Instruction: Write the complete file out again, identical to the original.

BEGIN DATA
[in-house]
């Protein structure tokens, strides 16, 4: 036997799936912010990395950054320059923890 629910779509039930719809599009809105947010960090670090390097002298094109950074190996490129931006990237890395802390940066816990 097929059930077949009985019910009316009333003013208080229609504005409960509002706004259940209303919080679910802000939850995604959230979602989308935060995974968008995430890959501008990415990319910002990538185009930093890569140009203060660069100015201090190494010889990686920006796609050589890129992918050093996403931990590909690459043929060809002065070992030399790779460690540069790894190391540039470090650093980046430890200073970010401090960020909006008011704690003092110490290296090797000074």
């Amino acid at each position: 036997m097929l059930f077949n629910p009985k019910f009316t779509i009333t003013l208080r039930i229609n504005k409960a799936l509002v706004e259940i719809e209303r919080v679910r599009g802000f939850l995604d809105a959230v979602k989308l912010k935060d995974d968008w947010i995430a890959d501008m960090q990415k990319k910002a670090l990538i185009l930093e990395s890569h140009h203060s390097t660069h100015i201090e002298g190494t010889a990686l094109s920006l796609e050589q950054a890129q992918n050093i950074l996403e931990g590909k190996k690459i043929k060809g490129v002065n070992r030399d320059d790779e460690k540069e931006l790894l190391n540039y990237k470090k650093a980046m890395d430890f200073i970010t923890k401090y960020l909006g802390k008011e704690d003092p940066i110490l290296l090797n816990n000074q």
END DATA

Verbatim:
[in-house]
């Protein structure tokens, strides 16, 4: 036997799936912010990395950054320059923890 629910779509039930719809599009809105947010960090670090390097002298094109950074190996490129931006990237890395802390940066816990 097929059930077949009985019910009316009333003013208080229609504005409960509002706004259940209303919080679910802000939850995604959230979602989308935060995974968008995430890959501008990415990319910002990538185009930093890569140009203060660069100015201090190494010889990686920006796609050589890129992918050093996403931990590909690459043929060809002065070992030399790779460690540069790894190391540039470090650093980046430890200073970010401090960020909006008011704690003092110490290296090797000074």
């Amino acid at each position: 036997m097929l059930f077949n629910p009985k019910f009316t779509i009333t003013l208080r039930i229609n504005k409960a799936l509002v706004e259940i719809e209303r919080v679910r599009g802000f939850l995604d809105a959230v979602k989308l912010k935060d995974d968008w947010i995430a890959d501008m960090q990415k990319k910002a670090l990538i185009l930093e990395s890569h140009h203060s390097t660069h100015i201090e002298g190494t010889a990686l094109s920006l796609e050589q950054a890129q992918n050093i950074l996403e931990g590909k190996k690459i043929k060809g490129v002065n070992r030399d320059d790779e460690k540069e931006l790894l190391n540039y990237k470090k650093a980046m890395d430890f200073i970010t923890k401090y960020l909006g802390k008011e704690d003092p940066i110490l290296l090797n816990n000074q």